For many of us, Labor Day is the symbolic end of summer—a day for barbecues and relaxing with family and friends. These are good things, but, it is also a day when some reflection on its deeper significance might strengthen our awareness.
. The basic norm we need to consider in this is the dignity of the human person.
Our faith calls us to measure our economic system not only by production, but also by how the means of production and its practices affect the dignity of the human person. The concentration of privilege based in institutional relationships that distribute power and wealth inequitably does not meet our moral norms. We should recall the original struggles of labor to overcome unjust systems in order to achieve its basic needs and consider what has happened since. As Christians and citizens we are called to look at Labor Day from the demands of basic justice.
Let us pray for all who long for just employment and those who work to defend the rights and needs of workers everywhere.
Reflect on how your decisions to buy serve human dignity and the common good. Consider your political views and decisions in terms of your commitment to gospel justice.
Do not take advantage of a hired worker who is poor and needy, whether that worker is a fellow Israelite or a foreigner residing in one of your towns.
God is not unjust; God will not forget your work and the love you have shown as you have helped people and continue to help them.
For the Scripture says, “The laborer deserves his wages.”
1 Timothy 5:18
I think of the difficulties which, in various countries, today afflicts the world of work and business; I think of how many, and not just young people, are unemployed, many times due to a purely economic conception of society, which seeks selfish profit, beyond the parameters of social justice.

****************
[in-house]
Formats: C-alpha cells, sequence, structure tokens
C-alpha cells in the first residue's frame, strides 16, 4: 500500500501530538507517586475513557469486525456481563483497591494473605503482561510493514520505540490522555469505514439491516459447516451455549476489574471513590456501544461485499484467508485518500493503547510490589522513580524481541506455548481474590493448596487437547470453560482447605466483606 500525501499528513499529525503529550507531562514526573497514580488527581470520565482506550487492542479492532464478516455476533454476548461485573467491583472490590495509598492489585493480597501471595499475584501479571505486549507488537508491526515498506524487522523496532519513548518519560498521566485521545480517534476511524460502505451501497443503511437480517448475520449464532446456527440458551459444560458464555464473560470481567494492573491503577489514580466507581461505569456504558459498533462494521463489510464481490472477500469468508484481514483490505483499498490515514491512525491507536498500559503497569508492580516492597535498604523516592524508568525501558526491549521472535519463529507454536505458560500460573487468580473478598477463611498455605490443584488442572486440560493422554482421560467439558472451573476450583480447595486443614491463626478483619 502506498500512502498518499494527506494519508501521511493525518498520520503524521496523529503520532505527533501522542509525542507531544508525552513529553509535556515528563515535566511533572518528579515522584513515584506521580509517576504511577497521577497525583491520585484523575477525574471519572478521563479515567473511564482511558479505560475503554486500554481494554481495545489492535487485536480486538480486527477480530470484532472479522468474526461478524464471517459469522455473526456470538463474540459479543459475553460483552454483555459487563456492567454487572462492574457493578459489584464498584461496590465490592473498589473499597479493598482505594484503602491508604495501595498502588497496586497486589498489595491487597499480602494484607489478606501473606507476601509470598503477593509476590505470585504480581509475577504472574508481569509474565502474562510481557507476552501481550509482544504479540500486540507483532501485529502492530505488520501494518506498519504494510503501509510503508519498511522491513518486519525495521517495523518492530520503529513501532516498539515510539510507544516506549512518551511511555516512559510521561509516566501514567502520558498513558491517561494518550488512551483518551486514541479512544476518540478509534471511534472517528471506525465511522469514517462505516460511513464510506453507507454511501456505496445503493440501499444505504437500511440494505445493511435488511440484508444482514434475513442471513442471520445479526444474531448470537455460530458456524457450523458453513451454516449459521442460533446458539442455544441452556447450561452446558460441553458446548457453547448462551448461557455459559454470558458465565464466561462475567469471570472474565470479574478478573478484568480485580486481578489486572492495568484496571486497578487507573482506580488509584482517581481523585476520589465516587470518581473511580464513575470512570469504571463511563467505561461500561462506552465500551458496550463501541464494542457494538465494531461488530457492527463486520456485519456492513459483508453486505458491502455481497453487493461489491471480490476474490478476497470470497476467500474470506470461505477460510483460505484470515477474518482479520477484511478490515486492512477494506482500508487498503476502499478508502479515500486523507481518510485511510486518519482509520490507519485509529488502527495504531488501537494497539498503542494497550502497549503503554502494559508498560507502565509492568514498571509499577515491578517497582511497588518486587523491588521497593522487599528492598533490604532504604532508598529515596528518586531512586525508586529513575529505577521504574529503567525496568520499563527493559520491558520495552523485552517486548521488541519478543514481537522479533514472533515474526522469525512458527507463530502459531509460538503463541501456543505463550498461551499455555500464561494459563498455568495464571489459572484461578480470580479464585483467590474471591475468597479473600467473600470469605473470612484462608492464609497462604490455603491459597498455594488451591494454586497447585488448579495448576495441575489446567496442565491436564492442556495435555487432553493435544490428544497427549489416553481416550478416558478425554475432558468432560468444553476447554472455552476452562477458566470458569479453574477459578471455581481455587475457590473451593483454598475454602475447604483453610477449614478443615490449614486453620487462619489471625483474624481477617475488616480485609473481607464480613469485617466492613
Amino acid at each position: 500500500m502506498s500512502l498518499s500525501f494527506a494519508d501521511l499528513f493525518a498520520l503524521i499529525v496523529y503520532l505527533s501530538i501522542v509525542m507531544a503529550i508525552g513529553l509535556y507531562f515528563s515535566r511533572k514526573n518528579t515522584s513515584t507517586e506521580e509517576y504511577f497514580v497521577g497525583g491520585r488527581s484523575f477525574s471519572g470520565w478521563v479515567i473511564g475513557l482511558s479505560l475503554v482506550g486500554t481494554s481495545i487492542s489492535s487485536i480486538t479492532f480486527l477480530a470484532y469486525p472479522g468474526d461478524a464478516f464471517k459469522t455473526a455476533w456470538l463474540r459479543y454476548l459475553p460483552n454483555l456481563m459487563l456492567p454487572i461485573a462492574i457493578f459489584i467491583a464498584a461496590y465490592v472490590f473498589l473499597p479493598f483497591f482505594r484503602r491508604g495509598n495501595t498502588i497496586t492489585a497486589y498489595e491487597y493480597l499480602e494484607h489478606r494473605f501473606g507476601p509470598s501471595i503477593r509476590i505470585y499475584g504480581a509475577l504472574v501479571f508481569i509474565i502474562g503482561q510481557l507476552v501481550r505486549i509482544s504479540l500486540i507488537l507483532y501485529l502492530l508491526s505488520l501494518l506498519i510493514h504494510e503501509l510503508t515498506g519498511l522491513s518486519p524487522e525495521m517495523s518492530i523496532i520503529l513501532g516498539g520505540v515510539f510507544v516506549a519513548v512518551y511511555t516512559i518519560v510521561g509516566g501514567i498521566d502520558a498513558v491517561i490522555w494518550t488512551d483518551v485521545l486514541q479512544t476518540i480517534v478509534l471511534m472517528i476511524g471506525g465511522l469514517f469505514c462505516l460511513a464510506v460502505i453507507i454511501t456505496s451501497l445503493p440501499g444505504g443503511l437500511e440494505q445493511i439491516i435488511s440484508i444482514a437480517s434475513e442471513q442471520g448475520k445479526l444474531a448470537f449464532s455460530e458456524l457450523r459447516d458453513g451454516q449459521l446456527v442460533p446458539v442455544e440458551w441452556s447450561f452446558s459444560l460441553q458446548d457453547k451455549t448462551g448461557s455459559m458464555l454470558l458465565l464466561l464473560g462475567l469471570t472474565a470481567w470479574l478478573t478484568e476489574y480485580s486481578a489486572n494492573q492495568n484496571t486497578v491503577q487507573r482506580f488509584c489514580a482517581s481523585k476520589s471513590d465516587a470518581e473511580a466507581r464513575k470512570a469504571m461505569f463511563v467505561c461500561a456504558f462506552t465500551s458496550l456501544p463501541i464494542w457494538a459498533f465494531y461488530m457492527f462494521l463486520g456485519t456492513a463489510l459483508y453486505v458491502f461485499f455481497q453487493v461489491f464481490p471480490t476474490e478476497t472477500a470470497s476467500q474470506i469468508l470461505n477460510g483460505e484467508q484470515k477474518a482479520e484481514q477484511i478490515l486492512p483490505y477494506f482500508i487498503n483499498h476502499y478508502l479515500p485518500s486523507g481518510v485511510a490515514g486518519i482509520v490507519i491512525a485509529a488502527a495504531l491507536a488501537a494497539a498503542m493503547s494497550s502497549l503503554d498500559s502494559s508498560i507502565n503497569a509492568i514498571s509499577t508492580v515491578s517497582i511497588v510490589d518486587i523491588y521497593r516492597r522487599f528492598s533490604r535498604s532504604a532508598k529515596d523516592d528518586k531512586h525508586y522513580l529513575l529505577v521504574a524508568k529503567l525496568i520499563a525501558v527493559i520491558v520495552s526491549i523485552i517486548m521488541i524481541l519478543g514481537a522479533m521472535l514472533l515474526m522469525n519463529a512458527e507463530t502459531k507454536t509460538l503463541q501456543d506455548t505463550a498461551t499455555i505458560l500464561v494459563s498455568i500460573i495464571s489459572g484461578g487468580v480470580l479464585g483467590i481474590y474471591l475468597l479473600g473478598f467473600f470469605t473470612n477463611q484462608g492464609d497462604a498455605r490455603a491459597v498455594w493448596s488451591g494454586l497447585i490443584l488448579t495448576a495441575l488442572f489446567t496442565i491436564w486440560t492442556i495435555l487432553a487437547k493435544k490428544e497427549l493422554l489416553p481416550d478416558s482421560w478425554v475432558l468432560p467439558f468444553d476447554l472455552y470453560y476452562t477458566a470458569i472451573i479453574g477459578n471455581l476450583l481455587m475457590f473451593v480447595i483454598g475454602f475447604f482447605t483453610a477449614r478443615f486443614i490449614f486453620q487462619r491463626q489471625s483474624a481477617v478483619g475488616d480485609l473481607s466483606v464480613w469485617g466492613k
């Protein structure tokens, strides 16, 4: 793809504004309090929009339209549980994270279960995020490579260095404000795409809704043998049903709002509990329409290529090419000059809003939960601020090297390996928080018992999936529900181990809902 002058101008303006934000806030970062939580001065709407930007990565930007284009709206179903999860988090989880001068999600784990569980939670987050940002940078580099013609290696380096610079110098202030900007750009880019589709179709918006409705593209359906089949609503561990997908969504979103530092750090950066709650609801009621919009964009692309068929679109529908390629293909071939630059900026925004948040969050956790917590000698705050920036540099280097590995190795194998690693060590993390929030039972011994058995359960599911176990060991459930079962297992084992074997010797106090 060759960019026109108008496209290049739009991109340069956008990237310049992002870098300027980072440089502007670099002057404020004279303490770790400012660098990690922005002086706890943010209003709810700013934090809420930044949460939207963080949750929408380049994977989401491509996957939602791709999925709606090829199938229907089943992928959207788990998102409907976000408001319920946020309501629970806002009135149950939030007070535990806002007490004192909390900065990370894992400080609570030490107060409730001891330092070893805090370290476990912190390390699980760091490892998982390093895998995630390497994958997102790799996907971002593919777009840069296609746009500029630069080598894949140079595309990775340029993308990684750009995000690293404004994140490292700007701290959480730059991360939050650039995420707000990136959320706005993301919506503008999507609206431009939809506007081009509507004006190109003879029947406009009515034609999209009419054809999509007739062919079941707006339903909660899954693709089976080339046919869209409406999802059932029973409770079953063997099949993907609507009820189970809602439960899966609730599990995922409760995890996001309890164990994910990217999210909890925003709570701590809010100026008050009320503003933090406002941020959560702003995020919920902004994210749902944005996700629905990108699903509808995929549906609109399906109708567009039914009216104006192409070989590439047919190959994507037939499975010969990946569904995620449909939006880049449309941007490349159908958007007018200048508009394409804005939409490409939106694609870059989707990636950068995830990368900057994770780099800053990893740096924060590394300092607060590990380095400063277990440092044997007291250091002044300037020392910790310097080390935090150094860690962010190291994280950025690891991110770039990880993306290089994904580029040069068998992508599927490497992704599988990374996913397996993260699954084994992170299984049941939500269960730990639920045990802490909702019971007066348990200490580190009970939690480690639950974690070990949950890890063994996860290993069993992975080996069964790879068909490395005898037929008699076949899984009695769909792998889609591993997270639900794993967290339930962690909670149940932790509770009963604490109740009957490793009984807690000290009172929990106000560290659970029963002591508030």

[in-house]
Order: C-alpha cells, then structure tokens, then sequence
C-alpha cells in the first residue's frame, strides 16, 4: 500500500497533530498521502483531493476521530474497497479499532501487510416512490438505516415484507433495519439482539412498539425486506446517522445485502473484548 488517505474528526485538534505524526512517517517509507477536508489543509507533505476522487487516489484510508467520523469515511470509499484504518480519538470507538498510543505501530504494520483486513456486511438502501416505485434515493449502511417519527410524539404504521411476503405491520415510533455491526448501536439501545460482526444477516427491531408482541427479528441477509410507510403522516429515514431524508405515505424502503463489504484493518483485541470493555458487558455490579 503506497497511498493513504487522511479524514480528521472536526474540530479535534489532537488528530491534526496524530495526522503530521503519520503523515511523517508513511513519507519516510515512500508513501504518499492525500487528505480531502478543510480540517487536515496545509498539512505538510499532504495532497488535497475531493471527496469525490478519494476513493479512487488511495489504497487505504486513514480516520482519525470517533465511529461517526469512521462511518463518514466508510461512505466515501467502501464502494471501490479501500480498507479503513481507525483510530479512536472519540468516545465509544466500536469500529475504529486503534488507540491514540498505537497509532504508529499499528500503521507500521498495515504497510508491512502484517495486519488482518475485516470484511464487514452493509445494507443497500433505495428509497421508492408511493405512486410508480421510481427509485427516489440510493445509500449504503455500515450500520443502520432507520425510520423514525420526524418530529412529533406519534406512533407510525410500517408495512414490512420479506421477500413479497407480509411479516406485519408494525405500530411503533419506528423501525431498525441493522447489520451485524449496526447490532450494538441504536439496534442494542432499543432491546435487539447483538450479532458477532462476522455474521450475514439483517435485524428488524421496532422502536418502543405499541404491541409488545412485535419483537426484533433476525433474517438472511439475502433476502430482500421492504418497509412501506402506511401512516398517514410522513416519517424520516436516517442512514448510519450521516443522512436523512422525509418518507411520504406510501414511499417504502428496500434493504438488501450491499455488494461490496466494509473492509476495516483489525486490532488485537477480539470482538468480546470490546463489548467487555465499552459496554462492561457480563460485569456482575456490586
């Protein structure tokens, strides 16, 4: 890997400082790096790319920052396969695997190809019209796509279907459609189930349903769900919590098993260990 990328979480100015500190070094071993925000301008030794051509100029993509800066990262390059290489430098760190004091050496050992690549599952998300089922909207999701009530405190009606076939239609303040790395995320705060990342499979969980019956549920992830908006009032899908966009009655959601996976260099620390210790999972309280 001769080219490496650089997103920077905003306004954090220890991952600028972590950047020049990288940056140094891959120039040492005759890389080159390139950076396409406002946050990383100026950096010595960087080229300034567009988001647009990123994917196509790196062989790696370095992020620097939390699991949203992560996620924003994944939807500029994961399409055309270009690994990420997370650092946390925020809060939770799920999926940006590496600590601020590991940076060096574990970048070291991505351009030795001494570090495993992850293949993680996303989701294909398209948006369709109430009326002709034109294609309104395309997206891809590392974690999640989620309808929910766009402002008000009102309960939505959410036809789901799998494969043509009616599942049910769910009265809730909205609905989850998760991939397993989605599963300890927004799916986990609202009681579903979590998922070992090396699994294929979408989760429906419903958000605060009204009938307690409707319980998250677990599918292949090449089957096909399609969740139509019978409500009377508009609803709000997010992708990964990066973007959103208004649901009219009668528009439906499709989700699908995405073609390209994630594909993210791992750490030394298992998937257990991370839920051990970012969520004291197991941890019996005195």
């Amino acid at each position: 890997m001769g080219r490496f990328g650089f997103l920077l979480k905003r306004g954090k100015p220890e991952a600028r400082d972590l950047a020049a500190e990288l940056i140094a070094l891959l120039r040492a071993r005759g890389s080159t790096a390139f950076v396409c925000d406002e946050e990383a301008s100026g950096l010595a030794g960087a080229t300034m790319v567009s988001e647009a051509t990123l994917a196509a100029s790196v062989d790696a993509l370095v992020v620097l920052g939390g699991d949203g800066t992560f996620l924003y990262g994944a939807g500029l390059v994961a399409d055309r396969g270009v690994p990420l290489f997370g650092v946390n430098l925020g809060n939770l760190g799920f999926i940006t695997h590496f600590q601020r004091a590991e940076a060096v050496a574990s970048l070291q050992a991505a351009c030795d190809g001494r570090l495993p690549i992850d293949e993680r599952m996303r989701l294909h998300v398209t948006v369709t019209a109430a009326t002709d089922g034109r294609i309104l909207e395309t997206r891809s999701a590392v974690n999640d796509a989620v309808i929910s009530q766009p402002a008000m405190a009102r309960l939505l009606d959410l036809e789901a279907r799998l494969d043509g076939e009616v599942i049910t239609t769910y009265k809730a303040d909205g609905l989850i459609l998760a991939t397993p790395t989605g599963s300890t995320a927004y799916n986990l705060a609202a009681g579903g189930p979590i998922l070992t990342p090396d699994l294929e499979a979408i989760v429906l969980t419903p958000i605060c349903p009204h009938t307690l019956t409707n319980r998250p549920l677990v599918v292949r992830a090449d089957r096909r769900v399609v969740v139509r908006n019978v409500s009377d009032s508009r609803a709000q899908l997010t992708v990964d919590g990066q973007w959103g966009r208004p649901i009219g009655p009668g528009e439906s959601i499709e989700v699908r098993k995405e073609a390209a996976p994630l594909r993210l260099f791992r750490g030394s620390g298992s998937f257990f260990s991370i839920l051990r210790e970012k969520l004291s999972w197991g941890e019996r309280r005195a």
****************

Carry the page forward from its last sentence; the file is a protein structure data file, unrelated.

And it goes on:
We cannot separate what we believe from how we act in the marketplace and the broader community, for this is where we make our primary contribution to the pursuit of economic justice.
USCCB, Economic Justice for All
Central to the biblical presentation of justice is that the justice of a community is measured by its treatment of the powerless in society, most often described as the widow, the orphan, the poor and the stranger in the land…What these people have in common is their vulnerability and lack of power.
USCCB, Economic Justice for All
It was the labor movement that helped secure so much of what we take for granted today. The 40-hour work week, the minimum wage, family leave, health insurance, Social Security, Medicare, retirement plans. The cornerstones of the middle-class security all bear the union label.
All labor that uplifts humanity has dignity and importance and should be undertaken with painstaking excellence.
Martin Luther King Jr.
It is critical that the American people, and not just their financial institutions, be represented at the negotiating table.
For years the divide between the country’s wealthiest individuals and working families has been left unchecked and the pandemic only deepened these inequities. Unions are a critical tool for workers, particularly women and people of color, to achieve a fair and equitable workplace.
I believe in the dignity of labor, whether with head or hand; that the world owes no man a living but that it owes every man an opportunity to make a living.
John D. Rockefeller
Only a fool would try to deprive working men and working women of their right to join the union of their choice.
Dwight D. Eisenhower
The strongest bond of human sympathy outside the family relation should be one uniting working people of all nations and tongues and kindreds.
Our labor unions are not narrow, self-seeking groups. They have raised wages, shortened hours, and provided supplemental benefits. Through collective bargaining and grievance procedures, they have brought justice and democracy to the shop floor.
John F. Kennedy